Thus, the urine collector of the present invention does not need to surround the entire vulva, or form an effective seal against the perineum, as it employs a receptacle located around the urethra itself, and therefore at a greater distance from the anus than in prior art devices such as those of the above mentioned U.S. patents. Faeces are deflected by the top of the receptacle, and—as the support member carries the weight of the receptacle remote from the vulva—the receptacle will exert little if any pressure on the vulva. The urine collector may be attached to the quadruped by any suitable known means, such as a suitable harness, such that the urine collector—including most importantly the support member—is located in the desired position.
Further, the vulva of the quadruped is used as a natural barrier to deflect manure over the top of the urine receptacle or chamber which itself is minimised in size as it is only required to surround the urethra and not the entire vulva.
Preferably the urine collector includes first and second flexible panels for locating against the respective buttocks of the quadruped and attached to said receptacle, to further restrict unwanted movement of said receptacle and to aid the locating of said receptacle adjacent to said urethra. The firsthand second panels may be integral with each other.
Preferably said receptacle is of a flexible construction.
Thus, it is desirable that the receptacle be of a flexible material to reduce the risk of injury to the quadruped.
Urine may be accumulated in the receptacle, but preferably the urine collector includes a reservoir and the receptacle includes a urine outlet in fluid communication with the reservoir.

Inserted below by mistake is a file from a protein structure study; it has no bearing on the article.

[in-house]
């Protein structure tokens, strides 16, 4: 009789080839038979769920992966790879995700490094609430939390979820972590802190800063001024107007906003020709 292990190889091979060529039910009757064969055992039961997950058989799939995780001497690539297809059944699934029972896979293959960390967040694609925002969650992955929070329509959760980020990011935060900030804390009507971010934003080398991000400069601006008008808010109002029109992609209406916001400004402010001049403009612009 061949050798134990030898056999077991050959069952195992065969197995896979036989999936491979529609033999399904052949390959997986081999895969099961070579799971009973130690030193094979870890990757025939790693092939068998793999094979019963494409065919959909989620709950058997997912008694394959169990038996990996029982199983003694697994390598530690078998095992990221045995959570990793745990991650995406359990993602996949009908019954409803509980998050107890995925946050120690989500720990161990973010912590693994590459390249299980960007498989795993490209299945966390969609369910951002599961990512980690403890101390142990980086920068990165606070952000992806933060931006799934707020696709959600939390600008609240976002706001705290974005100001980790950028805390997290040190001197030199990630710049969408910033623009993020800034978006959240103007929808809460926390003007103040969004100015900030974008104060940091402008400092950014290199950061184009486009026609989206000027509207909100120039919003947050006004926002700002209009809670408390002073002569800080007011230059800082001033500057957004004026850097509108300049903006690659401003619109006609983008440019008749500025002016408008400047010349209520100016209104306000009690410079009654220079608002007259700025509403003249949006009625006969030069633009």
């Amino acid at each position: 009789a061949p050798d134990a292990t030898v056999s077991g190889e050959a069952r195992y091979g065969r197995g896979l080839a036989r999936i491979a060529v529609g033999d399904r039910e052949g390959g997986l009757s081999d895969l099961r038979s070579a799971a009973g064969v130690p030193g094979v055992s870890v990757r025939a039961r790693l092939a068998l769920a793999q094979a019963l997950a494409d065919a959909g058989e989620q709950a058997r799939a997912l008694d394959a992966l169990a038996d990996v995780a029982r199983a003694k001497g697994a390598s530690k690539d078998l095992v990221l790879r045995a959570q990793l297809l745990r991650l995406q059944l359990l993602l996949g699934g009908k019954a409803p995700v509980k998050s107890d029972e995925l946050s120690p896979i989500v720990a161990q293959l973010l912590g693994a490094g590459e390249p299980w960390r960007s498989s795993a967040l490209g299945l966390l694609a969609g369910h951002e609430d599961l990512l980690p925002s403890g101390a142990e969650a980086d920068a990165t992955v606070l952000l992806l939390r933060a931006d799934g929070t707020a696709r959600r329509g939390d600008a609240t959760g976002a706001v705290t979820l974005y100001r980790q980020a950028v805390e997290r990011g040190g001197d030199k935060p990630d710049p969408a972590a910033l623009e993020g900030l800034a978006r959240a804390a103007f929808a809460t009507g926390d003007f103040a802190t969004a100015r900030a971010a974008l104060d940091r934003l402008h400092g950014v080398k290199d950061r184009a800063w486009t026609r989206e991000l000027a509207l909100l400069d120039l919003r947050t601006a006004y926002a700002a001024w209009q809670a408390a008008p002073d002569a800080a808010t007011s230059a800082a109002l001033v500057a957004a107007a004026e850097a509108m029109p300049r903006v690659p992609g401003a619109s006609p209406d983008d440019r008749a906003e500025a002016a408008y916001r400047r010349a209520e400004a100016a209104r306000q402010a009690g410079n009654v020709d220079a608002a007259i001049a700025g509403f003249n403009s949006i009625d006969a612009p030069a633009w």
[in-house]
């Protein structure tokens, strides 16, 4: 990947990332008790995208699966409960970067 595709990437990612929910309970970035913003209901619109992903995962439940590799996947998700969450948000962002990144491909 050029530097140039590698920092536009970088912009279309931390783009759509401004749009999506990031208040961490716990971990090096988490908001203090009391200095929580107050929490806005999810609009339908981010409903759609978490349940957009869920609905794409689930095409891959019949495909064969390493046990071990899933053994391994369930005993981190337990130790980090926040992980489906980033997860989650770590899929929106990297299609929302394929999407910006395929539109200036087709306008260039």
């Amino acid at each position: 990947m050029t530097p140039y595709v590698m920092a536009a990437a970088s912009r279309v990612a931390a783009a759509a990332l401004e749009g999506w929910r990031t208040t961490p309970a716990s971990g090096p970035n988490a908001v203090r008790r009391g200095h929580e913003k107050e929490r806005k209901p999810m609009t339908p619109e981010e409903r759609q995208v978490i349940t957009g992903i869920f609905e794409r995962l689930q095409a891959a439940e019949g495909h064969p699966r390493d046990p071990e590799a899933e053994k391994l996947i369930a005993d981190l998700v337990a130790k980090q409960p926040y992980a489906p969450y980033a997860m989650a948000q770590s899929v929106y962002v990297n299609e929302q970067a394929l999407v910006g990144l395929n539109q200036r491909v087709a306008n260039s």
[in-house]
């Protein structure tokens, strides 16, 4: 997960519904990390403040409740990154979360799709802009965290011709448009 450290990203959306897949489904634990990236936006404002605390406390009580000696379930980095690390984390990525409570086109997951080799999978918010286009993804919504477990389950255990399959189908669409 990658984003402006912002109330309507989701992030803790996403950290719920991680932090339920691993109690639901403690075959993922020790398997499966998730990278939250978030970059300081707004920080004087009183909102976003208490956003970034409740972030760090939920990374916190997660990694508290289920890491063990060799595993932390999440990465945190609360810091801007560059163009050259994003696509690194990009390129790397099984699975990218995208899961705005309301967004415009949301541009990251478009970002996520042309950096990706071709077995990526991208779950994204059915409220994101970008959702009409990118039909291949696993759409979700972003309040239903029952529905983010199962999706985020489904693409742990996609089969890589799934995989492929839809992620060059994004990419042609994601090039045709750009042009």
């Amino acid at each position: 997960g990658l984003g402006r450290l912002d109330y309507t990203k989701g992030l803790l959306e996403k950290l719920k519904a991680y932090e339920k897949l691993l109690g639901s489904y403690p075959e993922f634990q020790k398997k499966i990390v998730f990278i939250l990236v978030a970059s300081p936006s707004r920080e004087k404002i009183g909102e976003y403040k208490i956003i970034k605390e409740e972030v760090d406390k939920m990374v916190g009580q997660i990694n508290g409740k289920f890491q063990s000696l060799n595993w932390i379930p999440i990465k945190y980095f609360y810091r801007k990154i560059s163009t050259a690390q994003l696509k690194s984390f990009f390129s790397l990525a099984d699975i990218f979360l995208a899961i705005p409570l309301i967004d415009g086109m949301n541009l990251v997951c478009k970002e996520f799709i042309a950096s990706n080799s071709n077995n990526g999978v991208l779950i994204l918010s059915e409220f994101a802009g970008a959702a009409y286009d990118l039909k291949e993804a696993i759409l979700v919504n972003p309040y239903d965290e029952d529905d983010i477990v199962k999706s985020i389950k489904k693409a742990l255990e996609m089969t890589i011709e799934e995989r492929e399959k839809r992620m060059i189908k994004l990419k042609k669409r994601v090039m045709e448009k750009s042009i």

Thus, the receptacle will not have to bear the weight of the urine and may be compact in size.
Preferably said urine outlet is provided in a lower wall of said receptacle.
Preferably said receptacle is located by said support member to leave a passage between that portion of said receptacle below said urine inlet on the one hand and said support member and said vulva on the other hand, to allow the passage of faecal fluid flowing down the hide of said quadruped.
Thus, as faecal fluid will flow down the rump of the quadruped rather than be projected rearwardly, a small passage between the support member will allow this faecal fluid (which may contain some faecal solids) to pass and prevent its build up. The passage should be sufficiently large that faecal fluid is substantially prevented from entering the receptacle, but not so large that urine is lost as it crosses the resulting gap between the urethra and fluid inlet. Preferably, therefore, this gap is between 2 cm and 4 cm, and more preferably about 3 cm. That portion of the receptacle above the fluid inlet, however, should remain adjacent to the vulva so that faecal matter is prevented from entering the receptacle, as discussed above.
Providing this passage may lead to the loss of a small volume of urine, but the significance of the loss of volume will be greatly outweighed by the preservation of the purity of the collected urine.